P.S.: I was quite pleased to notice that one of the samples of Myriad Arabic in action was bilingual versions of three poems by Maram al-Massri (with English translation by Khaled al-Mattawa) that had been published by Copper Canyon Press, an excellent international poetry publisher for whom I have done a lot of book design in the past. Synchronicity is everywhere.

Garamond after Garamond

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James Felici has an article on CreativePro about the many different typefaces called “Garamond.” It’s not a new subject, but it’s one that we need to be reminded of every so often. As Felici explains, many of the typefaces that we know as “Garamond” are actually not based directly on the work of Claude Garamond, the 16th-century French punchcutter, but on the work of Jean Jannon, who was working several decades later. Jannon was inspired by Garamond, but his types are distinctly different.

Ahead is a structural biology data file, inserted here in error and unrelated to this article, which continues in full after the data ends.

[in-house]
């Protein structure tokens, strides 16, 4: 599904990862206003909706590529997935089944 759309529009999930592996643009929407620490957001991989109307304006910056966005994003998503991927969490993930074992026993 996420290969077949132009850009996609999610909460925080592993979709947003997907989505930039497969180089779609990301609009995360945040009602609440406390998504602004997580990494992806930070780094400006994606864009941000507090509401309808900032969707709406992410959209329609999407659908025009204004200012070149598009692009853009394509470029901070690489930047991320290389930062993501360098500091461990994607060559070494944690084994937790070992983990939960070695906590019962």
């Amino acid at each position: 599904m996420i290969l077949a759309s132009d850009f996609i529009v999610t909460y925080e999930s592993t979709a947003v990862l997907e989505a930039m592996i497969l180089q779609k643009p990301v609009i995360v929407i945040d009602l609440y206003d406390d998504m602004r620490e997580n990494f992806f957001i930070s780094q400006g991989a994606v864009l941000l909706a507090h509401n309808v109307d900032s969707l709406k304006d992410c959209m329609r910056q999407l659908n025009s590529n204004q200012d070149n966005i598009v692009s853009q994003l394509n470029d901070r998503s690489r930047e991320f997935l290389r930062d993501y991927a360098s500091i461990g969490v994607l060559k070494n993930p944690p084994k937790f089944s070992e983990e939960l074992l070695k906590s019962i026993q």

I took a crack at explaining this myself in the early ’90s with a Garamond family tree that I put together for Aldus magazine. (When I say “put together,” I mean that I researched it, organized it, and wrote the text; I did not, however, design the actual page.) That’s what you see a snapshot of over there to the left.

The tree gets complicated. Monotype Garamond, for instance, is a Jannon revival; so is Garamond No. 3, released by Mergenthaler Linotype in the early 20th century. ITC Garamond, although its letter forms are clearly based on Jannon’s, is so wildly inflated and exaggerated that I always wish ITC hadn’t called it “Garamond” at all; it’s a useful advertising typeface, but never a book face. Stempel Garamond, on the other hand, is based on Claude Garamond’s own types; so is Adobe Garamond, and the even better Garamond Premier Pro (both designed by Robert Slimbach).